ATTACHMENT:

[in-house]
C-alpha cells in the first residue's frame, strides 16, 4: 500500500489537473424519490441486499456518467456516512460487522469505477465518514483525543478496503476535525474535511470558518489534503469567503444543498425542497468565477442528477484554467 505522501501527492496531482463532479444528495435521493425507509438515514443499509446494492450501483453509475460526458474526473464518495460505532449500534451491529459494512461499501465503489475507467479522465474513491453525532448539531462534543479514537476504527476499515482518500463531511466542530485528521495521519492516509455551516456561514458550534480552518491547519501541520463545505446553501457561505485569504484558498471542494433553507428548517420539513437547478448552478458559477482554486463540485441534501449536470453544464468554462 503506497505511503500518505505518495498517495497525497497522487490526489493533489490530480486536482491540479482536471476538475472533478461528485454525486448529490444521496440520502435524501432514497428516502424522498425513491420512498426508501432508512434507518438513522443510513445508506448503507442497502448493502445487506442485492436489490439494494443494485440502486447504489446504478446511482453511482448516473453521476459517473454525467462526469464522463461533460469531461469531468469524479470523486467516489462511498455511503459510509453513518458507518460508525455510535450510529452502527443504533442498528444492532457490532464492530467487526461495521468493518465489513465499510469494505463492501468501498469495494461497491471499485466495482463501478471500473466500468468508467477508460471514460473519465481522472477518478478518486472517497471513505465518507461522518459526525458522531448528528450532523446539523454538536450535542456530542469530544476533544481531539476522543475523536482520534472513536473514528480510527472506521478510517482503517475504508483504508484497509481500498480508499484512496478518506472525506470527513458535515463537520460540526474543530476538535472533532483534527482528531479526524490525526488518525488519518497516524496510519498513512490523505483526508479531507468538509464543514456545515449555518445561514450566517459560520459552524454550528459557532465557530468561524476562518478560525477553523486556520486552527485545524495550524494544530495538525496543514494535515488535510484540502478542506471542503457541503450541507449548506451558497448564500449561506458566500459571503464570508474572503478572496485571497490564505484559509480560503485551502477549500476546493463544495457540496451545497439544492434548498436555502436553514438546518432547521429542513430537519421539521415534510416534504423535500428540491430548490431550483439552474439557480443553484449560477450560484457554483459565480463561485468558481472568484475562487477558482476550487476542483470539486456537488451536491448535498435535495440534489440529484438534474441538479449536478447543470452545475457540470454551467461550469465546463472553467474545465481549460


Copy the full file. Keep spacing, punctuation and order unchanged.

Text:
[in-house]
C-alpha cells in the first residue's frame, strides 16, 4: 500500500489537473424519490441486499456518467456516512460487522469505477465518514483525543478496503476535525474535511470558518489534503469567503444543498425542497468565477442528477484554467 505522501501527492496531482463532479444528495435521493425507509438515514443499509446494492450501483453509475460526458474526473464518495460505532449500534451491529459494512461499501465503489475507467479522465474513491453525532448539531462534543479514537476504527476499515482518500463531511466542530485528521495521519492516509455551516456561514458550534480552518491547519501541520463545505446553501457561505485569504484558498471542494433553507428548517420539513437547478448552478458559477482554486463540485441534501449536470453544464468554462 503506497505511503500518505505518495498517495497525497497522487490526489493533489490530480486536482491540479482536471476538475472533478461528485454525486448529490444521496440520502435524501432514497428516502424522498425513491420512498426508501432508512434507518438513522443510513445508506448503507442497502448493502445487506442485492436489490439494494443494485440502486447504489446504478446511482453511482448516473453521476459517473454525467462526469464522463461533460469531461469531468469524479470523486467516489462511498455511503459510509453513518458507518460508525455510535450510529452502527443504533442498528444492532457490532464492530467487526461495521468493518465489513465499510469494505463492501468501498469495494461497491471499485466495482463501478471500473466500468468508467477508460471514460473519465481522472477518478478518486472517497471513505465518507461522518459526525458522531448528528450532523446539523454538536450535542456530542469530544476533544481531539476522543475523536482520534472513536473514528480510527472506521478510517482503517475504508483504508484497509481500498480508499484512496478518506472525506470527513458535515463537520460540526474543530476538535472533532483534527482528531479526524490525526488518525488519518497516524496510519498513512490523505483526508479531507468538509464543514456545515449555518445561514450566517459560520459552524454550528459557532465557530468561524476562518478560525477553523486556520486552527485545524495550524494544530495538525496543514494535515488535510484540502478542506471542503457541503450541507449548506451558497448564500449561506458566500459571503464570508474572503478572496485571497490564505484559509480560503485551502477549500476546493463544495457540496451545497439544492434548498436555502436553514438546518432547521429542513430537519421539521415534510416534504423535500428540491430548490431550483439552474439557480443553484449560477450560484457554483459565480463561485468558481472568484475562487477558482476550487476542483470539486456537488451536491448535498435535495440534489440529484438534474441538479449536478447543470452545475457540470454551467461550469465546463472553467474545465481549460